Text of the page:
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Soldier of the East - Rank 4
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Posts: 306
Date: Oct 9, 2006

My aunt read it and she said that it was worth reading. She didn't go into detail, but she did say it was good.


I have it, but I haven't goten around to reading it. Sorry.



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Rohirrim of Edoras - Rank 4
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Posts: 395
Date: Aug 14, 2008
I'm definitely getting this book next. I'm hoping to maybe dig up a little more info on old Tom. What a delightful character!! The mystic that goes with Tom and Beorn, I think, make them more interesting. Something along the lines of they seem really important but may be they're just along for their part in the story and that's all. Along that line, does anyone know if there are any translations for Tom's other names? I found them all in my Companion but didn't get any linguistic break downs.

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The winds of heaven do not blow gentle.
Fundin, Lord of Moria - Rank 5
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Posts: 562
Date: Aug 15, 2008

Lomoduin, on the names: Forn is a scandinavian word for '(belonging to) ancient (days)'. Orald is Old English for 'very ancient'. The source for both of these is Tolkien's Nomenclature (devised by JRRT to help translators of The Lord of the Rings).

Iarwain means 'old-young' (source, an unpublished draft letter, 1968). Pen-adar means 'without father' (Ben-adar is the mutated form). Source, Parma Eldalamberon 17, Words, Phrases, and Passages, JRRT

I would say Forn and Orald are meant to be translations of unknown names of similar meaning, while the Grey-elvish name Iarwain Ben-adar is the actual form of course, an actual name spoken back in the deep past of Middle-earth.



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Rohirrim of Edoras - Rank 4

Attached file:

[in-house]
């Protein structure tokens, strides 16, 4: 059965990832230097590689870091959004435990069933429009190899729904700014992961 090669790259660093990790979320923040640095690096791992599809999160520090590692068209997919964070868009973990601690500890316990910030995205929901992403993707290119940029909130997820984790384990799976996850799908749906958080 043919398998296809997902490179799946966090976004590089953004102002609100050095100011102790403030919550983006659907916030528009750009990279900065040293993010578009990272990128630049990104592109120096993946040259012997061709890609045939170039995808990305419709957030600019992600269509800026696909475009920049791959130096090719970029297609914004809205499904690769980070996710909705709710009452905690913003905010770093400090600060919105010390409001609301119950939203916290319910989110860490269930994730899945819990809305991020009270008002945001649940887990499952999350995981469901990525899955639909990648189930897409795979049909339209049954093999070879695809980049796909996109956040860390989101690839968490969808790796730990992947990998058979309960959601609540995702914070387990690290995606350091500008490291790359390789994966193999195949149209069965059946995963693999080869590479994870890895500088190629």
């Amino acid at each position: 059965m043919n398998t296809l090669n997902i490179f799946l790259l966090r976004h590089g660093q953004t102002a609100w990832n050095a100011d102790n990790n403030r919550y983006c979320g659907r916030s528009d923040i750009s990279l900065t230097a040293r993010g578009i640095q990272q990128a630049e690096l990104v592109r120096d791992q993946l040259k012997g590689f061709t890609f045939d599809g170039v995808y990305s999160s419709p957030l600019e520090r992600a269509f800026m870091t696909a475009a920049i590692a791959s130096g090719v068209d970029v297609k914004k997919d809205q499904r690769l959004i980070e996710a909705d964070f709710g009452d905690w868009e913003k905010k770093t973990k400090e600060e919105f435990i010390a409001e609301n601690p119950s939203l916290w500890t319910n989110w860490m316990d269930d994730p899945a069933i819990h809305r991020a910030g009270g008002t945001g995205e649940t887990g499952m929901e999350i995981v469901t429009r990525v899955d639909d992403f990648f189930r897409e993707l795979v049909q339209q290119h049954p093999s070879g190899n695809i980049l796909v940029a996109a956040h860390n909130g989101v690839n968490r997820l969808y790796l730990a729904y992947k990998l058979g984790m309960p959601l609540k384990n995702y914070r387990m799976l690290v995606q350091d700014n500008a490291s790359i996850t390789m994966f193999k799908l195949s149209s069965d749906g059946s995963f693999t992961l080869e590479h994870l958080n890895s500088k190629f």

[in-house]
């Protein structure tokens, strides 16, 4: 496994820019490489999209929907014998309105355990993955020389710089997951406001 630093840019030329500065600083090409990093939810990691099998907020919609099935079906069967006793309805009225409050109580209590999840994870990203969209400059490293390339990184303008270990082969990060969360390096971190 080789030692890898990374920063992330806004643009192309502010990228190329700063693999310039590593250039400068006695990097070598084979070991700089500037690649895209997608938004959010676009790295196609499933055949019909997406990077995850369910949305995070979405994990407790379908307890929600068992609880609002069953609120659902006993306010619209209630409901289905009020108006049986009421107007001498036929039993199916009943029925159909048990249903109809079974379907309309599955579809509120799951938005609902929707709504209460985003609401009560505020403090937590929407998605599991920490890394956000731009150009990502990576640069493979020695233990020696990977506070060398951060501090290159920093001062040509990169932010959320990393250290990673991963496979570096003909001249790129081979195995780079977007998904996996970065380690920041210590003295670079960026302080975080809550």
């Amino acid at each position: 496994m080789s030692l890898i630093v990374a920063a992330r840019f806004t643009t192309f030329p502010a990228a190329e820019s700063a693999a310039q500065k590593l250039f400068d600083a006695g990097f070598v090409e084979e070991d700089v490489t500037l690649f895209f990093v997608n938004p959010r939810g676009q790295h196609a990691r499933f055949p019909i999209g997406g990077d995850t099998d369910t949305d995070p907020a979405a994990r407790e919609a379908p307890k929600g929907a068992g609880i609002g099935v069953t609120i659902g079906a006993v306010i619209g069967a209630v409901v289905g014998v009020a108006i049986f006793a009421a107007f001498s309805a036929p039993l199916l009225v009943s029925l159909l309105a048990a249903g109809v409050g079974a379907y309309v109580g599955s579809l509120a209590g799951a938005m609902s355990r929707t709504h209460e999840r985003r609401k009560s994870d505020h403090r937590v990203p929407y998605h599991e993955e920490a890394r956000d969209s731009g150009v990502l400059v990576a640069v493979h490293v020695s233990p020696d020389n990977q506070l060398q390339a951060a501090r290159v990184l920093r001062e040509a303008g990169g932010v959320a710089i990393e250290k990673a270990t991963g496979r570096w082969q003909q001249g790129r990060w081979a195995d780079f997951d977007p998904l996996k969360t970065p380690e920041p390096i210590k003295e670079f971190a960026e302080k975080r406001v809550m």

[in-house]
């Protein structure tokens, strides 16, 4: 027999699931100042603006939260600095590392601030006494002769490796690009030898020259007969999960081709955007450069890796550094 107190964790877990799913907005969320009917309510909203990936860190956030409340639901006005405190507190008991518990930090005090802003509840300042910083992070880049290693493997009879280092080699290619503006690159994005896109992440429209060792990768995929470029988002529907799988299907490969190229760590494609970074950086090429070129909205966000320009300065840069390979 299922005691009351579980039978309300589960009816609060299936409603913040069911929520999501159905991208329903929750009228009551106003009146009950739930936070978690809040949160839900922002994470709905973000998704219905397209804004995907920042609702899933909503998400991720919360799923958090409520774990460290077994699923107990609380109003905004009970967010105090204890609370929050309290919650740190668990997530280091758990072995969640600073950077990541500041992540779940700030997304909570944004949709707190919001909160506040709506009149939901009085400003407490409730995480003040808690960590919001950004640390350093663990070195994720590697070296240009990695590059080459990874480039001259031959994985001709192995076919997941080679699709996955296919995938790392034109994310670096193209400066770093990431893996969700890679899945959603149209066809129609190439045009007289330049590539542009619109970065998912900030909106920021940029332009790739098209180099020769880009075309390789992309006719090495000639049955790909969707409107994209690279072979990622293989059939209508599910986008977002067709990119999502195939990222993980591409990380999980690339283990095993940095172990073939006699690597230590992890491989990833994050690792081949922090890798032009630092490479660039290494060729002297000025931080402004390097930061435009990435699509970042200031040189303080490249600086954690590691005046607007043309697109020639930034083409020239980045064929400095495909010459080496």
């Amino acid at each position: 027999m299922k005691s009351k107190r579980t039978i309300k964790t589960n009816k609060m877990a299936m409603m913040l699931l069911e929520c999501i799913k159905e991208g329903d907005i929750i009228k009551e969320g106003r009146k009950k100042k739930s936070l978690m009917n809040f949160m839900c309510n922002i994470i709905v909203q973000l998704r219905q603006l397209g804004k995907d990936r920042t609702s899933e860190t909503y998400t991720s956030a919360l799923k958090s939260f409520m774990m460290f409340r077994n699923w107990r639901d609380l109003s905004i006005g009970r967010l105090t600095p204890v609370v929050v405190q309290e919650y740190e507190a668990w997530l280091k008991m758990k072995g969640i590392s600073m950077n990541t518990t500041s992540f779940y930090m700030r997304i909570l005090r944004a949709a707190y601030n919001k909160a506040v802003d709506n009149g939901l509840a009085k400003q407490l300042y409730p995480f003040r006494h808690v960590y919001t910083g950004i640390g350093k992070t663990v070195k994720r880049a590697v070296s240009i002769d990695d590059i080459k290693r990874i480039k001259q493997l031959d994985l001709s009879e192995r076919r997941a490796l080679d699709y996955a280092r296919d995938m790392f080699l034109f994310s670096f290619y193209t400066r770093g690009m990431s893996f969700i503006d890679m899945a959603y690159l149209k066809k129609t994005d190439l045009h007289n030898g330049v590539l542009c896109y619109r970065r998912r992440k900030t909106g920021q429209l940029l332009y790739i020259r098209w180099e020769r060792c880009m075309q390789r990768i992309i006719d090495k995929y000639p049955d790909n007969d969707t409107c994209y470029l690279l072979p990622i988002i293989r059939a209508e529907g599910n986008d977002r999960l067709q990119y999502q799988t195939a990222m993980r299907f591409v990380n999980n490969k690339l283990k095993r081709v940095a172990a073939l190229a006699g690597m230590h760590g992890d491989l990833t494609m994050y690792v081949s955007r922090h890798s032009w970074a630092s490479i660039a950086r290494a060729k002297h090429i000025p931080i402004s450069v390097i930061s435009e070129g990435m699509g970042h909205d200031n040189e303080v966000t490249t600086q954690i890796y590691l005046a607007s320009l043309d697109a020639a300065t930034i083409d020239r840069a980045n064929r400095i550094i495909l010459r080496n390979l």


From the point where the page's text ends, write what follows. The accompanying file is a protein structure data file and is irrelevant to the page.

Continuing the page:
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Posts: 395
Date: Aug 16, 2008
Thank you Galin. I was hoping for something to shed some light on the subject of Tom but those things are already covered. Oh, well. Back to the drawing board.

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The winds of heaven do not blow gentle.
Tom Bombadil
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Posts: 1886
Date: Aug 17, 2008
Did I confuse you with that Iarwain ben adar in the other thread Oh my. I'll try not to do that again.

I have the Tolkien Miscellany, with Smith of Wooten Major
Farmer Giles of Ham, The Adventures with Tom Bombadil, and Sir Gawain and the Green Knight.

I have a  First Science Fiction Book Club Edition, a collector's Edition I am willing to sell for $50
A real bargain.


The Might. I still remember having to learn "Gedichte" Poems, like Die Bürgschaft and Der Erlen König. For us German born and bred fans, 15 small verses is not a lot. But don't forget that our American Counterparts never had to memorize 28 verses with 8 lines in them like we did in the Bürgschaft.



-- Edited by ArwenLegolas at 03:09, 2008-08-17

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Hey dol! merry dol! ring a dong dillo!
Ring a dong! hop along! fal lal the willow!
Tom Bom, Jolly Tom, Tom Bombadillo!